China's use of foreign capital jump 22.6% in Jan-May in show of confidence in Chinese economy
Published: Jun 14, 2022 08:47 PM
A view of the Lujiazui area, a financial zone, in Shanghai Photo: VCG

A view of the Lujiazui area, a financial zone, in Shanghai Photo: VCG

China's actual use of foreign capital reached $87.77 billion in the first five months of 2022, up by 22.6 percent year-on-year, with investments from South Korea, the US and Germany leading the growth, data from the Ministry of Commerce (MOFCOM) showed on Tuesday.

The growth in foreign investment is particularly significant considering various challenges posed by COVID-19 outbreaks in several major cities and smears from Western media outlets about the Chinese market.

From January to May, actual use of foreign funds in the services sector rose 10.8 percent year-on-year, while actual use of foreign funds in high-tech industries saw a 42.7-percent surge, the MOFCOM said in a statement.

In terms of the source of investments, South Korea ranked first, with actual investment in China growing 52.8 percent, followed by the US with 27.1-percent growth and Germany with 21.4 percent.

By geography, China's central regions saw foreign investment grow by 35.6 percent, followed by the western regions with 17.9 percent and the eastern regions with 16.1-percent growth.

The important point is that China maintained stable economic operations while overseas markets have been going through increasing turbulence, Bai Ming, deputy director of the international market research institute at the Chinese Academy of International Trade and Economic Cooperation, told the Global Times on Tuesday.

China has stepped up efforts to improve its business environment in recent years, and it has been shortening its negative list for foreign investment and implemented a foreign investment law to expand opening-up and protect the legitimate rights and interests of foreign investment, Bai said.

Under such circumstances, investing in China obviously is safer and more predictable as it is hard to say when overseas markets will stabilize, Bai noted.

US stocks nosedived into a bear market on Monday (US time), with the Dow Jones down 2.8 percent, the Nasdaq Composite down 4.68 percent to its lowest level since September 2020, and the S&P 500 down 3.9 percent. That has triggered a global stock sell-off.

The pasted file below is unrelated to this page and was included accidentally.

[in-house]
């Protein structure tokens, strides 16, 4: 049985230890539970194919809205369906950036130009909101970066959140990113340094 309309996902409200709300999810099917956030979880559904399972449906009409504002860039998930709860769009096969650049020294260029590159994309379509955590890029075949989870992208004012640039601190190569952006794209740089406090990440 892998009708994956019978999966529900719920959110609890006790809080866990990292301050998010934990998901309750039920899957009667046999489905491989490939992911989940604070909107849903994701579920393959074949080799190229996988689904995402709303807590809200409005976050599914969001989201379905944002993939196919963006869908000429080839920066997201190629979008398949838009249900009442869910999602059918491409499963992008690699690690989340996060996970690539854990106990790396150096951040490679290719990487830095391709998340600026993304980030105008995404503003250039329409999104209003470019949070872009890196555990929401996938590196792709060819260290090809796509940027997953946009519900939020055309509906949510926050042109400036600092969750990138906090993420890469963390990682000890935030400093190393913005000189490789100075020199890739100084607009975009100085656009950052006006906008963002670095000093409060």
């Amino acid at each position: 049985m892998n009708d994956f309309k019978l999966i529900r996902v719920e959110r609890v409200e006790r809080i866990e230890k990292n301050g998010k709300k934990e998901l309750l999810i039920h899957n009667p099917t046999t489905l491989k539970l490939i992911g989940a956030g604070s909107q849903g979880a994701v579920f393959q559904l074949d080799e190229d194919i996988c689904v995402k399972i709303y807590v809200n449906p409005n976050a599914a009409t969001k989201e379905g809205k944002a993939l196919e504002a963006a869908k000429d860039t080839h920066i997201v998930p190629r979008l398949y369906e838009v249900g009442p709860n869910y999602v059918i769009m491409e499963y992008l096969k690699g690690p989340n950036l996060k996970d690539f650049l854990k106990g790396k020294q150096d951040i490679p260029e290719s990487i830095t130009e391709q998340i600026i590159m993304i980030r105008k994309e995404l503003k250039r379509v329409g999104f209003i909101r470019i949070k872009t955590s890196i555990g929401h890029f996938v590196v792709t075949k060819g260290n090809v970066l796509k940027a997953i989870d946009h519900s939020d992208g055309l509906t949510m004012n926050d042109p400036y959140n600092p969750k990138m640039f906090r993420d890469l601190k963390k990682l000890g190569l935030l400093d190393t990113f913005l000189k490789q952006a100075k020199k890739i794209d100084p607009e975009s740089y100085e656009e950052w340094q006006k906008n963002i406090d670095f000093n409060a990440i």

However, Chinese stock markets closed higher on Tuesday, with Northbound capital - foreign cash flowing into A-share markets - up 3.9 billion yuan ($579 million) the trading day. Northbound capital increased by 58.06 billion yuan during the past 30 days.

The overall Chinese market is becoming increasingly popular among foreign investors. In another major sign, more than 250 of the world's top 500 companies and leading enterprises have already registered to participate in the fifth China International Import Expo (CIIE), which is scheduled to be held in November. 

In contrast to foreign media outlets' ill-intentioned hyping of the "investor fleeing" story during recent Omicron flare-ups in China, many foreign firms are betting more heavily on the market. 

For instance, Japan-based clothing retail chain Uniqlo opened 12 new stores in China on June 3 alone, domestic news agency Economic Information Daily reported. From new-energy vehicle manufacturing to banking and financial institutions, foreign investors are eyeing the market with ambitious plans.

In the meantime, the latest data released by the Institute of International Finance (IIF) on June 7 showed that while most emerging markets saw continuous outflows in recent months, China saw net inflows of $4.7billion in May.

Market observers noted that given the strong resilience and promising prospects of the Chinese economy, the accelerating inflow of foreign cash into Chinese assets is not a whim, but a long-term trend.

Global Times